A U.S. Bankruptcy Court on Wednesday approved private equity-backed radiology provider Envision Healthcare’s reorganization plans, the same day the company’s CEO said he’s leaving to lead Humana.
The Nashville, Tennessee-based multispecialty group voluntarily filed for Chapter 11 in May, seeking to cancel $5.6 billion in debt. Envision has been challenged in recent years by drops in patient volumes amid the COVID-19 pandemic, payment disputes with health insurers, clinician shortages and rising inflation.
Under terms of the deal, Envision will eliminate 70% of its obligations accumulated prior to filing the bankruptcy petition.
“I am pleased to have reached an agreement with our key stakeholders and look forward to emerging from Chapter 11 in the coming weeks,” CEO Jim Rechtin, MBA, said in an Oct. 11 announcement. “The confirmed plans allow Envision to emerge from the process in a strong position to navigate the current healthcare environment and take advantage of future opportunities to grow while continuing to deliver high-quality care to patients when they need it most.”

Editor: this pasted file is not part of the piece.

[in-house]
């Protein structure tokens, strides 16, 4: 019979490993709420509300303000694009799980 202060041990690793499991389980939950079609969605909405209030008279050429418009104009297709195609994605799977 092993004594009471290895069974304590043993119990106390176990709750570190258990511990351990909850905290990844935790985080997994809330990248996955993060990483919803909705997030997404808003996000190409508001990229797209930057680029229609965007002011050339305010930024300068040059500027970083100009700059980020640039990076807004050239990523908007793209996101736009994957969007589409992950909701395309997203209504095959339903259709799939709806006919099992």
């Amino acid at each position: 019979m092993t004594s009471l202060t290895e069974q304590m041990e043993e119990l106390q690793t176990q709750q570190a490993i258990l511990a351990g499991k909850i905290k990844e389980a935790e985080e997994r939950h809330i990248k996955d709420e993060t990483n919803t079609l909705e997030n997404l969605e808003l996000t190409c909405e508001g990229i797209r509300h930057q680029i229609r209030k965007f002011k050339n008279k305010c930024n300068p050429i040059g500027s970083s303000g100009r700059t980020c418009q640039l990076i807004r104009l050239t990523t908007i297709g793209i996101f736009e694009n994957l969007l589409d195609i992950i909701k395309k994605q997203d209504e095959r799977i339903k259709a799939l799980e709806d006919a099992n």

Envision employs more than 17,000 clinicians, primarily in emergency and hospitalist medicine, anesthesiology and neonatology. Another 500 of its physicians practice in radiology, completing roughly 8 million reads last year, according to its 2022 Clinical Impact Report released in April (and confirmed by a spokesperson). This will mark the largest loss ever for its private equity backers at KKR, which invested nearly $10 billion (including debt) as part of a highly leveraged buyout completed in 2018.
After exiting bankruptcy, Envision and its ambulatory surgery center platform, AmSurg, will separate into two standalone companies with different leadership teams and ownership groups. Finalization of the bankruptcy process is subject to “customary closing procedures and conditions,” with Envision hoping to emerge from the proceedings by the end of this month.